NEWPORT NEWS, Va. —Using fish to make fertilizer isn’t a new concept. But John Morris has modernized the process through a sophisticated farming operation called aquaponics.
Last February, Morris turned his eight-acre Isle of Wight, Va., spread into the Herb Aqua Farm.
Inside two large greenhouses, Morris raises tilapia fish in large tanks. The fish produce waste, and the wastewater is processed into a kind of liquid fertilizer. Part of the water is channeled into hydroponic beds inside the greenhouse and the rest is pumped outside to fertilize Morris’ in-ground crops.
The operation gives Morris two sources of income. By March, his first batch of tilapia will have grown large enough to sell.
And the crops he grows — lettuces, herbs and vegetables — can be marketed year-round.
“It’s the only farming method where you can produce both a protein product and a farming product,” Morris says.
Lisa Perry, director of economic development in Isle of Wight County, says Morris’ operation fits in with the county’s goals.
“It’s another form of agri-business, and it shows exactly how things are changing in that field,” she said.
Morris, 56, came to farming late in life. For 17 years he was a firefighter in Portsmouth, where he grew up. Later he operated a cabinet-making business. In 1999 he moved to Isle of Wight.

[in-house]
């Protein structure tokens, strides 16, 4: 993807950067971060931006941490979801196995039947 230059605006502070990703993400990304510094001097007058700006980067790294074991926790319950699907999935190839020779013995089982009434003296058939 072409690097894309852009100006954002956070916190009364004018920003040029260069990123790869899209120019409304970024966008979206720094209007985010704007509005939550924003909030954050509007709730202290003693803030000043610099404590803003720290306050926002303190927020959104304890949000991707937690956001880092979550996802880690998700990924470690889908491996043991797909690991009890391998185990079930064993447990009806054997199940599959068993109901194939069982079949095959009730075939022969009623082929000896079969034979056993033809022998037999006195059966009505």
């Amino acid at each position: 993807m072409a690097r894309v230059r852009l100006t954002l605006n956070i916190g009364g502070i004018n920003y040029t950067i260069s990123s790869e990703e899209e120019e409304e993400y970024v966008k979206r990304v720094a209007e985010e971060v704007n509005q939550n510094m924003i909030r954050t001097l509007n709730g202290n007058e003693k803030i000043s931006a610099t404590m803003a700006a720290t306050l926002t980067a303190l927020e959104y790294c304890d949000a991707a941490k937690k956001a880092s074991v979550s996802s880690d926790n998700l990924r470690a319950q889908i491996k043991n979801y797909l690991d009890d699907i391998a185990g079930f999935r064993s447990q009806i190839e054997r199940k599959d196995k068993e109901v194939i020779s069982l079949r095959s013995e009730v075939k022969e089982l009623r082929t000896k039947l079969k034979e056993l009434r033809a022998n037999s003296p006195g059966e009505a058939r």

Intro to aquaponics
One day he picked up a Farmer’s Almanac and read an article about Rebecca Nelson and John Pade, co-owners of Nelson + Pade Inc., a leading aquaponics firm in Wisconsin. Nelson is the author of “Aquaponic Food Production” and editor of Aquaponics Journal, which was first published in 1997.
“In aquaponics, plants and fish grow together in one integrated system — without soil,” Nelson wrote in an article for the Agri-View website. “The result is a continuous supply of fresh, organic food that can be grown in minimal space —anywhere — with almost no impact on the environment.”
Before he started on his new path, Morris wrestled with the idea, saying, “I was very nervous … I fought it tooth and nail.”
However, he finally sold his cabinet-making shop and purchased a Nelson + Pade system.
“I believe this is my calling,” Morris said. “I didn’t want to wake up when I was 75 years old and wish I’d done something else.
“It was a big decision,” he says, “but you have to keep learning. That’s what keeps us young.”
Balancing business with the environment
Morris estimates he’s sunk a total of $175,000 into the business. “If it fails, it fails,” he says, but he’s optimistic. “I have a business mind and I’m methodical.”
He’s also passionate about “green” methods of farming that don’t require herbicides and pesticides. These products have polluted the Chesapeake Bay and killed off the earthworms and the healthy bacteria in the soil.
Two 21-by-96 foot covered bays hold a maze of steel tanks and pipes. At the far end sit large hydroponic beds waiting to be planted. Morris uses a wood furnace to heat the facility.
Using large grow lights suspended from the ceiling, Morris says, “It’s a year-round growing operation … I’ll have crops in January.”
Morris purchased his first batch of small tilapia called fingerlings back in August. The warm-water fish live in tanks heated to about 72 degrees. The wastewater is filtered through a clarifier that traps the solids. The nutrient-rich water is pumped into the beds.
In his hydroponic beds he’s growing basil, lettuce, Swiss chard, yellow pea tomatoes and radicchio. He wants to add kale because “everyone at the farmers’ market was asking for it — they juice it.”